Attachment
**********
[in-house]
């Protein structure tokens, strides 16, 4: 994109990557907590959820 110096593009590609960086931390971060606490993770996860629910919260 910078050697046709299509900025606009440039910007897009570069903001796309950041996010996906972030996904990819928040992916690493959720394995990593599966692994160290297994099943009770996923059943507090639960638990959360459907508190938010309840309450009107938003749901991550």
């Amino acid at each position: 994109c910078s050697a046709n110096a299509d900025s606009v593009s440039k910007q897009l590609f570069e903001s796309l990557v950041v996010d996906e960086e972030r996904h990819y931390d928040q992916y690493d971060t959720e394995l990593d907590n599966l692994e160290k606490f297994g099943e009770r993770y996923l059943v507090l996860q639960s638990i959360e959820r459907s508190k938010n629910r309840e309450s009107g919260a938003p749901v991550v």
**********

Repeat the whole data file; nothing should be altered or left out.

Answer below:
[in-house]
């Protein structure tokens, strides 16, 4: 994109990557907590959820 110096593009590609960086931390971060606490993770996860629910919260 910078050697046709299509900025606009440039910007897009570069903001796309950041996010996906972030996904990819928040992916690493959720394995990593599966692994160290297994099943009770996923059943507090639960638990959360459907508190938010309840309450009107938003749901991550």
């Amino acid at each position: 994109c910078s050697a046709n110096a299509d900025s606009v593009s440039k910007q897009l590609f570069e903001s796309l990557v950041v996010d996906e960086e972030r996904h990819y931390d928040q992916y690493d971060t959720e394995l990593d907590n599966l692994e160290k606490f297994g099943e009770r993770y996923l059943v507090l996860q639960s638990i959360e959820r459907s508190k938010n629910r309840e309450s009107g919260a938003p749901v991550v």